God is Seeking True Worshippers

2014 Doxology and Theology Conference


In this 60-minute session from the 2014 Doxology and Theology Conference, Dr. D. A. Carson explains true worship in the context of the Samaritan woman's conversion. Carson is research professor of New Testament at Trinity Evangelical Divinity School and co-founder of The Gospel Coalition. He has served as a pastor and is an active guest lecturer in church and academic settings around the world.


D. A. Carson finished the reading of John 4:1–42 with the phrase, "This is the Word of the Lord" and explained the traditional answer of, "Thanks be to God." What did you think of that? Why could a response to the reading of Scripture be an important tradition? Why do you think it's been lost by so many over the centuries? How does that fit into our conversation or your context about leading worship?
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Carson gave 5 specifics about true worship in the context of the Samaritan woman's conversion found in John 4:1–42. 
  1. We learn that many people pursue the wrong thing, even in worship. (vv. 7–15)
  2. We see a lost soul who pursues self-distancing theological debate, not personal self-exposure. (vv. 16–20)
  3. We find a God who pursues true worshippers, not worship. (vv. 21–16)
  4. We find a convert who pursues Christ-centeredness, not self-centeredness. (vv. 27–30)
  5. We see a Savior who pursues His Father's will, not his own. (vv. 31–38)

Considering vv. 7–15, what are you leading people to pursue as you lead them to worship?
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As he explained vv. 16–20, Carson added "you can't talk about worship until you talk about sin." How do you approach sin in leading worship?
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When referring to vv. 21–16, Carson also noted that "you can be totally professional and still be empty." Are there times when your liturgy/songs/hymns/words/traditions are appealing but empty? How do people in your context view worship? Is it dictated by certain activities or in certain places? Did anything Carson explain change your view or how you will lead?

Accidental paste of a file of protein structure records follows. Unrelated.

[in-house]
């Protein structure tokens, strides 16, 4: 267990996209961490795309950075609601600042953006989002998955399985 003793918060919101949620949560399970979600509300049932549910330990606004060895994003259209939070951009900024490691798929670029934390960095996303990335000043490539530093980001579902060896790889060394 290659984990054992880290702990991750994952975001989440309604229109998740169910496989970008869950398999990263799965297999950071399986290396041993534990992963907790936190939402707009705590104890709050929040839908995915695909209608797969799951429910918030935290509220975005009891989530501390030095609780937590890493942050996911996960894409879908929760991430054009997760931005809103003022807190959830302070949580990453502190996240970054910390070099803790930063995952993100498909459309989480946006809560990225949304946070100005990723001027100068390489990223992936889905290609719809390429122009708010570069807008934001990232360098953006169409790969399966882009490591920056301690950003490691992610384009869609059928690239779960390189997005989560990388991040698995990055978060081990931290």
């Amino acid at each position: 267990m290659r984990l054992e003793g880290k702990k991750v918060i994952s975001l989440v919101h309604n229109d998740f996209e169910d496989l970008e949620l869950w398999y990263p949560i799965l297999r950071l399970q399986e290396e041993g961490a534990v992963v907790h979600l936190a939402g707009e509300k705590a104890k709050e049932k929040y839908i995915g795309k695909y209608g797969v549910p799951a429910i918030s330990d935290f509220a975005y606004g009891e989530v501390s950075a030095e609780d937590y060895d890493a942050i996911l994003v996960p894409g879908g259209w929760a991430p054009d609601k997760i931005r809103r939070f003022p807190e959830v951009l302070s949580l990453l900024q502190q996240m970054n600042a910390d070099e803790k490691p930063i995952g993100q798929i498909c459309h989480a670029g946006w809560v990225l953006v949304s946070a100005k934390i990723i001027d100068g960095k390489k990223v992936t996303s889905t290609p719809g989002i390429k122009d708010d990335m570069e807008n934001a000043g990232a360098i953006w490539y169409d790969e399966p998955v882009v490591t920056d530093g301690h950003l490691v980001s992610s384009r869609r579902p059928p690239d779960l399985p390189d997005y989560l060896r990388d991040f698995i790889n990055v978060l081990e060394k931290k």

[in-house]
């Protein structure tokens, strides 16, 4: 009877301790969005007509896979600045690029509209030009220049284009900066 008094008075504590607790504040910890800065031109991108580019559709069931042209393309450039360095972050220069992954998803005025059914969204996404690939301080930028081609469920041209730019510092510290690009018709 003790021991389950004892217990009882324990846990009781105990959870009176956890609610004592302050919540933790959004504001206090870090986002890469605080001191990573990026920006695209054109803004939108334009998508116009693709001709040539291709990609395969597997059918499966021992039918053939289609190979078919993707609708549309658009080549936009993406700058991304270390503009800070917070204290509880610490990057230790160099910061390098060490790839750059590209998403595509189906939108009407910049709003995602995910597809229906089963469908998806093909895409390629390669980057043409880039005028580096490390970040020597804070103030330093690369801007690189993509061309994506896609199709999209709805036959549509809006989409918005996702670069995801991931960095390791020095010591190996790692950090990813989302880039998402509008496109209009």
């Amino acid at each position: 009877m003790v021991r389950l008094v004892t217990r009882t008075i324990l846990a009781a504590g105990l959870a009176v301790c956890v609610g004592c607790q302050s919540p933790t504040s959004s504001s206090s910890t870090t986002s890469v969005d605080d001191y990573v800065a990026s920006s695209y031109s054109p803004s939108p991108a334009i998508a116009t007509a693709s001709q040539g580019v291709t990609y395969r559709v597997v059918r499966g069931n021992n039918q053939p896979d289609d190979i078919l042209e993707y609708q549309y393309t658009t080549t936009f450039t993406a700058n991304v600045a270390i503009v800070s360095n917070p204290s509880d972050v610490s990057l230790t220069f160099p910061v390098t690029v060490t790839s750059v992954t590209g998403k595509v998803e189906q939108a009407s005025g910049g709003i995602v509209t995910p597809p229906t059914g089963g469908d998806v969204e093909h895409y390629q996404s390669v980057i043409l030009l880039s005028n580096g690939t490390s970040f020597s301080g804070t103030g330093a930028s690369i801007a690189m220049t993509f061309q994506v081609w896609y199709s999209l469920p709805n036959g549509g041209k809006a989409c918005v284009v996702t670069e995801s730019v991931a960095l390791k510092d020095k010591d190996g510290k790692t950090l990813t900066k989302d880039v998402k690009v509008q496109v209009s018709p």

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Carson talked about how Jesus is looking for true worshippers who worship God according to the structure of the new covenant. We are bound up with God, not the temple, not through a priest, not through a sacrifice. We offer ourselves constantly up to God and when we don't, we confess and repent. What does that look like in your life? How does that affect the way you lead others to worship?
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Consider the challenge in vv. 27–30. The Samaritan woman's life was re-oriented around Jesus and many believed because of her testimony. Carson noted that "the best Christian witness is out of the overflow of unabashed delight in our Lord." Evangelism at its best is true worship. How are you seeing the true worship of evangelism in the people you lead?
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As you reflect on vv. 31–38, how are you equipping and unleashing people to pursue God's will and not their own? How are they living out their faith outside the walls of the church? How are they worshipping—reflecting and glorifying God where God has placed them?
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Worship is an enormous privilege—to follow a Savior who pursues His Father's will, not for His own comforts, but to go to the cross so that we might have life and worship Him in spirit and in truth. And now we worship Him as we take up our cross and follow Him and sow and reap to His glory. 


For more information about the Doxology and Theology Conference and how you can attend an upcoming event, visit: DoxologyandTheology.com